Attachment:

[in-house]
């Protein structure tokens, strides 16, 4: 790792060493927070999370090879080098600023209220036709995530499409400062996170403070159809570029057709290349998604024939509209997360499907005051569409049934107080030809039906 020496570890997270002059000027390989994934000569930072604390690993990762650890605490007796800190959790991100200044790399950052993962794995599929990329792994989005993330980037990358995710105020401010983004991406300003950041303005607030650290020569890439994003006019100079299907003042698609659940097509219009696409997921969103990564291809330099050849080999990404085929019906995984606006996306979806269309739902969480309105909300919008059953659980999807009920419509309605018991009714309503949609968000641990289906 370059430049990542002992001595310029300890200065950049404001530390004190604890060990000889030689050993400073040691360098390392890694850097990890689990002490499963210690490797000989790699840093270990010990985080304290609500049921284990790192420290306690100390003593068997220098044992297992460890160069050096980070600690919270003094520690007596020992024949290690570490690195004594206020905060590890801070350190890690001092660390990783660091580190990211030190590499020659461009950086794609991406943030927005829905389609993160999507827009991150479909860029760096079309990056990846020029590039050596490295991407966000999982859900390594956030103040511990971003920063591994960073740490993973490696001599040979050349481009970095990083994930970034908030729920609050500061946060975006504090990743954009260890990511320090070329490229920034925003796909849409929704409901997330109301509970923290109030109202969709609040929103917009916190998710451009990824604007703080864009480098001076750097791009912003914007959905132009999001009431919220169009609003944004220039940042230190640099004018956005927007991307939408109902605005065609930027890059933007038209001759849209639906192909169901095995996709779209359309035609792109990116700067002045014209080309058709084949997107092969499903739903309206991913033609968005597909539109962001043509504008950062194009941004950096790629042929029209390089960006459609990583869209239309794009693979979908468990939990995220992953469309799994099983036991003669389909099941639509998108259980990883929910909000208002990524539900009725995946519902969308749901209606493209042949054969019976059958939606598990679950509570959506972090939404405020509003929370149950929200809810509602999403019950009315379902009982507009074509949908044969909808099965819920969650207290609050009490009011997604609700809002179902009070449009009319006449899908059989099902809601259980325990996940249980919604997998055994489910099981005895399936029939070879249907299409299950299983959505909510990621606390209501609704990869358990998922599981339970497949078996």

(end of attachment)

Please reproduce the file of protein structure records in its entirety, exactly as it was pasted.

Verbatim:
[in-house]
């Protein structure tokens, strides 16, 4: 790792060493927070999370090879080098600023209220036709995530499409400062996170403070159809570029057709290349998604024939509209997360499907005051569409049934107080030809039906 020496570890997270002059000027390989994934000569930072604390690993990762650890605490007796800190959790991100200044790399950052993962794995599929990329792994989005993330980037990358995710105020401010983004991406300003950041303005607030650290020569890439994003006019100079299907003042698609659940097509219009696409997921969103990564291809330099050849080999990404085929019906995984606006996306979806269309739902969480309105909300919008059953659980999807009920419509309605018991009714309503949609968000641990289906 370059430049990542002992001595310029300890200065950049404001530390004190604890060990000889030689050993400073040691360098390392890694850097990890689990002490499963210690490797000989790699840093270990010990985080304290609500049921284990790192420290306690100390003593068997220098044992297992460890160069050096980070600690919270003094520690007596020992024949290690570490690195004594206020905060590890801070350190890690001092660390990783660091580190990211030190590499020659461009950086794609991406943030927005829905389609993160999507827009991150479909860029760096079309990056990846020029590039050596490295991407966000999982859900390594956030103040511990971003920063591994960073740490993973490696001599040979050349481009970095990083994930970034908030729920609050500061946060975006504090990743954009260890990511320090070329490229920034925003796909849409929704409901997330109301509970923290109030109202969709609040929103917009916190998710451009990824604007703080864009480098001076750097791009912003914007959905132009999001009431919220169009609003944004220039940042230190640099004018956005927007991307939408109902605005065609930027890059933007038209001759849209639906192909169901095995996709779209359309035609792109990116700067002045014209080309058709084949997107092969499903739903309206991913033609968005597909539109962001043509504008950062194009941004950096790629042929029209390089960006459609990583869209239309794009693979979908468990939990995220992953469309799994099983036991003669389909099941639509998108259980990883929910909000208002990524539900009725995946519902969308749901209606493209042949054969019976059958939606598990679950509570959506972090939404405020509003929370149950929200809810509602999403019950009315379902009982507009074509949908044969909808099965819920969650207290609050009490009011997604609700809002179902009070449009009319006449899908059989099902809601259980325990996940249980919604997998055994489910099981005895399936029939070879249907299409299950299983959505909510990621606390209501609704990869358990998922599981339970497949078996």